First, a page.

Throwdown: Brute Box Coolers Revisited

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A while back I wrote a comparison piece called Throwdown: Yeti Coolers v. Brute Box Coolers.   That piece was well received and still gets lots of traffic, but it’s now significantly out of date.  Yeti has continued to produce the same cooler designs, but they have updated many of their accessories, and in the mean time Brute Box has undergone an entire line relaunch.

The new Brute Boxes are a significant upgrade on what was already a quality product, mostly in the fit-and-finish sector.  On the original Brute Box, the latch components were similar to the Engel coolers; rubberized grips over a metal undercarriage.  Where Engel has recessed those latches to avoid grabbing line, however, Brute Box’s stuck out.  They were acceptable, sure, but they could be improved upon, and that’s what Brute has done:

25_clasp__37046.1355805200.1280.1280This design eliminates metal altogether.  Although the original latches (like Engel’s) were stainless steel, in a saltwater environment even stainless can rust over time and abuse–especially parts that take a lot of wear and tear.  Brute has also significantly upgraded the actual finish on the cooler.  With the old models, the hard plastic exterior had a porous or even spongy appearance.  Compared to a $40 Coleman they were still exceptionally nice, but over time those pores can pick up dirt and grit which is almost impossible to clean out.  Version 2.0’s shiny, hard finish is much harder to mar and much easier to clean.

Where Brute did not need to make any upgrades was in the performance of the cooler itself.  I did a four-cooler ice retention runoff for an upcoming article in Fly Rod & Reel magazine.  While I won’t reveal the overall results here, I will say that I came away impressed by all rotomolded coolers.  The greatest performance variable between the four coolers was simply the size of the cooler.  We used the same amount of ice for each cooler in order to be fair. Consequently, we found that the more air around the ice, the faster it melted.  But even on the fastest-melting coolers, one bag of ice lasted for more than three days, with no pre-cooling and no special treatment.  Meanwhile, our control cooler (a $40 special) lost its ice in less than 24 hours.

Yeti, Brute Box, Engel, and new competitors like Igloo with their Sportsman rotomolded line, not to mention Pelican, K2, and others, all have near equivalency in performance, fit and finish.  Personally, I find the new model Brute Box to be an exceptionally attractive cooler. It is also made in the USA, which most of its competitors are not. Functionally, I really appreciated the hard plastic handles, which made this cooler easier to carry than any of its competitors.  As a consequence of having a better grip on the box, the cooler felt lighter.  And of course if you’re toting it loaded with a friend, there are still the classic swing handles.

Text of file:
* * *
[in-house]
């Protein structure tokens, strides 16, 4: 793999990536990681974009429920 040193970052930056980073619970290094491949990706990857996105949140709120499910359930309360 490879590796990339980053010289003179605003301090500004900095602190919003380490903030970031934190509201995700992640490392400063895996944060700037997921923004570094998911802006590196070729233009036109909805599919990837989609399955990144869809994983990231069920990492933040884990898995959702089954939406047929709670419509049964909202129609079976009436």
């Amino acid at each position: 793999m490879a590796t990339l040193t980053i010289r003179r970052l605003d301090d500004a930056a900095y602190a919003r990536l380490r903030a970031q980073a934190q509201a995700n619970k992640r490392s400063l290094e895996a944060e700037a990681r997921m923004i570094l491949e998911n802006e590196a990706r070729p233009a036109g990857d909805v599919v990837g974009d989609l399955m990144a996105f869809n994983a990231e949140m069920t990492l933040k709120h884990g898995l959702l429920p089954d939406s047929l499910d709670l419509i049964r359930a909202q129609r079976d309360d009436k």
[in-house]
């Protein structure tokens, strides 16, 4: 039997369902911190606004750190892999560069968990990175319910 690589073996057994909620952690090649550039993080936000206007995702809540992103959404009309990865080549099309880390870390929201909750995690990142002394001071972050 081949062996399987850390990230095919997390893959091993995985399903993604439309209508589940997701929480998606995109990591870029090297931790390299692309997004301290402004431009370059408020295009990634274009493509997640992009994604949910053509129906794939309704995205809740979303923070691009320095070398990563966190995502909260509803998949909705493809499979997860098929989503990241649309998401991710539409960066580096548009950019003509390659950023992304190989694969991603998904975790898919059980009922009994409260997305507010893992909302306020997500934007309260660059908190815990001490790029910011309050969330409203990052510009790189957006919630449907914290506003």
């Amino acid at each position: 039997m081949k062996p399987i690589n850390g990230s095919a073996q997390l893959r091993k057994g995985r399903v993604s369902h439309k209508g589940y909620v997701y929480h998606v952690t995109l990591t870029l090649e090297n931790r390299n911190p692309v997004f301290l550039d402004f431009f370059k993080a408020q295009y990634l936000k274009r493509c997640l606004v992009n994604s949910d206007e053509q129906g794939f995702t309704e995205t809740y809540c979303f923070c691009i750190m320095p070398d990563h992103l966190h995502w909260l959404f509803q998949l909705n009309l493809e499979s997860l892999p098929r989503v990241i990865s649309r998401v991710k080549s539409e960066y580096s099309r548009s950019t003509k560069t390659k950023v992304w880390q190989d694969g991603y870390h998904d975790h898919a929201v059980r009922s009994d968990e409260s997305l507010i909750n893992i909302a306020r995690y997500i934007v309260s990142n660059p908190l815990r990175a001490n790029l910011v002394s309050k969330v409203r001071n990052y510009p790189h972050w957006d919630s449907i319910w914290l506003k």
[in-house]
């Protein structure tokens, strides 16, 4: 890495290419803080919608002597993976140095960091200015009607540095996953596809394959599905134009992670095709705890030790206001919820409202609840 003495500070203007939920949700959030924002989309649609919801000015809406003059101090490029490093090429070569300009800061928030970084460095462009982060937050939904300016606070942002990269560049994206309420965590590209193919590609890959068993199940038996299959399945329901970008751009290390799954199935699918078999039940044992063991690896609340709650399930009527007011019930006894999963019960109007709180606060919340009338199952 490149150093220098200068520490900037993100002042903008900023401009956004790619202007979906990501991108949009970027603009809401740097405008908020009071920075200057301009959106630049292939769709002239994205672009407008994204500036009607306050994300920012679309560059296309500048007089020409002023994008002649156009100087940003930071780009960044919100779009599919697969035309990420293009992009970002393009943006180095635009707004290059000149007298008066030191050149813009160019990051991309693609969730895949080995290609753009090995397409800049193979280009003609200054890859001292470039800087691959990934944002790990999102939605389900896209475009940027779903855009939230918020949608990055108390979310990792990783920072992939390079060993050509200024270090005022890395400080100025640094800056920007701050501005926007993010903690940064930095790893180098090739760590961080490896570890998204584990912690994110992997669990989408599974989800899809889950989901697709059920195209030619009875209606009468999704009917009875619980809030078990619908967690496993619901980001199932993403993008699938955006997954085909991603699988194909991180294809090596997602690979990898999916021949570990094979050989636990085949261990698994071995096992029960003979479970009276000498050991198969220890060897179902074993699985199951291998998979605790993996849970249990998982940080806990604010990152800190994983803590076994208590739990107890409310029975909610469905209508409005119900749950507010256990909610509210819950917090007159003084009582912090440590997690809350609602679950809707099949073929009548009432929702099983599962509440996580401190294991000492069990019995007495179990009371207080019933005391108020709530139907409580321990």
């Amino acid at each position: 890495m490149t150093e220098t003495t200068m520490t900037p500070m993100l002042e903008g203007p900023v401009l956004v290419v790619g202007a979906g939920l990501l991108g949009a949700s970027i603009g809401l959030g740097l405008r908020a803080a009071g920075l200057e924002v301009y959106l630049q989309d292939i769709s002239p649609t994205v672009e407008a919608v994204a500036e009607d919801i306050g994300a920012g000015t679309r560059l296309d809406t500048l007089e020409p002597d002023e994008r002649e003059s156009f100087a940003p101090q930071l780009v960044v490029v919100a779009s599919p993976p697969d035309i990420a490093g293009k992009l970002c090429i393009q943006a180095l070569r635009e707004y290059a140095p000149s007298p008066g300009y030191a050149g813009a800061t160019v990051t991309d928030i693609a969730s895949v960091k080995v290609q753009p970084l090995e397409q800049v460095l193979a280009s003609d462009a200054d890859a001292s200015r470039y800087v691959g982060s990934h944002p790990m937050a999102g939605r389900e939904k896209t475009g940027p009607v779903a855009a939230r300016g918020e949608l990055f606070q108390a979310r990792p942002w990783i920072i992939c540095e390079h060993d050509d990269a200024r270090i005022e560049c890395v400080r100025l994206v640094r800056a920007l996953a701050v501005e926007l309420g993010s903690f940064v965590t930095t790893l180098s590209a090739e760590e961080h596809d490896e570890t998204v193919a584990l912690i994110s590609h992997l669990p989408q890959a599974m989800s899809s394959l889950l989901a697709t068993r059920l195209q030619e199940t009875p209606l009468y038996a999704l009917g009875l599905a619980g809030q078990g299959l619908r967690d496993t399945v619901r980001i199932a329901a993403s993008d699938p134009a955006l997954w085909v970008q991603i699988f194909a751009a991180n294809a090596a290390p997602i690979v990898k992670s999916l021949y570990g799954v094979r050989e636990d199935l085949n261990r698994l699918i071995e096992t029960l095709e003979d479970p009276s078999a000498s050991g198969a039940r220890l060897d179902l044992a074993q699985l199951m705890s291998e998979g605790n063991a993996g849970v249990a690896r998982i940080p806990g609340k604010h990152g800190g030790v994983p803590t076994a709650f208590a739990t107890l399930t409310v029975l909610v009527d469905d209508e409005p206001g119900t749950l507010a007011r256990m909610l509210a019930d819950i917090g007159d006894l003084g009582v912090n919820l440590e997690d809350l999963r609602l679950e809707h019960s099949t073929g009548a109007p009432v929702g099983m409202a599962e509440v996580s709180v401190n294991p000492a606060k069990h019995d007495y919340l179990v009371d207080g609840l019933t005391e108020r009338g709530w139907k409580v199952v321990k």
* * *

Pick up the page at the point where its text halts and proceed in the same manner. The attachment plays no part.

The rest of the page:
Here’s the old cooler design for comparison, along with a Yeti 45:

What about accessories?  Brute now offers both a camouflage and a white seat cushion, for boat or hunting use.  These coolers are absolutely burly enough to make them a permanent component in a high end watercraft.  If you merely need camouflage but not the cushion, for example for dove hunting, Brute sells a lid graphic in a variety of patterns.  Like Igloo and Engel, Brute is also now offering a vertical interior divider, which is extremely useful from an organizational standpoint.  One great way to use the divider is to also use commercial ice packs instead of water ice.  Use one side of the cooler to keep your drinks cold and the other side as a dry box for a camera bag, cell phone, wallet, keys, or a jacket. On a very hot day, this will actually keep your cell phone from overheating in the sun and thus keep it functional in an emergency.  If you do use water ice, which you will from time to time, you’ll appreciate the Bruce Box’s massive new drain hole.  In addition to draining the cooler faster, this also leaves enough of an air gap to avoid some of the “vacuum lock” problems other coolers can have while they are draining out.

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What all this gets us down to is price.  Brute Box’s 50 qt. is pretty much the standard model cooler.  At $319, it is a touch more expensive than model 1.0, but still significantly less than Yeti’s Tundra 50 at $379.  I strongly suggest comparing these coolers side by side.  This market has become something of a Ford v. Chevy scenario, with a lot of options around a central, highly functional theme.  The best way to make a good decision is to test drive these bad boys yourself, then do what is right for your needs and your budget.

Rating: Five stars out of five.

Purchase: From Brute Outdoors or at your better-quality local outdoor retailer.

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